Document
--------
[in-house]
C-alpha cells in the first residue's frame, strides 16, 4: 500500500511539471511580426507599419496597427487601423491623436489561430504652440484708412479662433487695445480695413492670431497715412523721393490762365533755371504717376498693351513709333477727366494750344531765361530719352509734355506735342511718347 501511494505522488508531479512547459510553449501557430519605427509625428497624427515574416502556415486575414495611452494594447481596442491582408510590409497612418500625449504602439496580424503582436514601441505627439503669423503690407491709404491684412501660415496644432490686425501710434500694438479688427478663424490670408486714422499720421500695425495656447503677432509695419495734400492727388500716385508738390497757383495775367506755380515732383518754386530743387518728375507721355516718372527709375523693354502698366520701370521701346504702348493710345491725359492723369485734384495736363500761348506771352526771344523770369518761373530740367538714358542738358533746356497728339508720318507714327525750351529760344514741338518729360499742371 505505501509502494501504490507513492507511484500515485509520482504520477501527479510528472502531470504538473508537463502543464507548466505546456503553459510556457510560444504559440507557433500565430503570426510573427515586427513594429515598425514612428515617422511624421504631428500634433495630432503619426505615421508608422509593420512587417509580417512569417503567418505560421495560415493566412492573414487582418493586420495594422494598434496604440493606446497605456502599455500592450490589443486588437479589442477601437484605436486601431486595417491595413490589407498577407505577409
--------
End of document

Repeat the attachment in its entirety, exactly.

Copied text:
[in-house]
C-alpha cells in the first residue's frame, strides 16, 4: 500500500511539471511580426507599419496597427487601423491623436489561430504652440484708412479662433487695445480695413492670431497715412523721393490762365533755371504717376498693351513709333477727366494750344531765361530719352509734355506735342511718347 501511494505522488508531479512547459510553449501557430519605427509625428497624427515574416502556415486575414495611452494594447481596442491582408510590409497612418500625449504602439496580424503582436514601441505627439503669423503690407491709404491684412501660415496644432490686425501710434500694438479688427478663424490670408486714422499720421500695425495656447503677432509695419495734400492727388500716385508738390497757383495775367506755380515732383518754386530743387518728375507721355516718372527709375523693354502698366520701370521701346504702348493710345491725359492723369485734384495736363500761348506771352526771344523770369518761373530740367538714358542738358533746356497728339508720318507714327525750351529760344514741338518729360499742371 505505501509502494501504490507513492507511484500515485509520482504520477501527479510528472502531470504538473508537463502543464507548466505546456503553459510556457510560444504559440507557433500565430503570426510573427515586427513594429515598425514612428515617422511624421504631428500634433495630432503619426505615421508608422509593420512587417509580417512569417503567418505560421495560415493566412492573414487582418493586420495594422494598434496604440493606446497605456502599455500592450490589443486588437479589442477601437484605436486601431486595417491595413490589407498577407505577409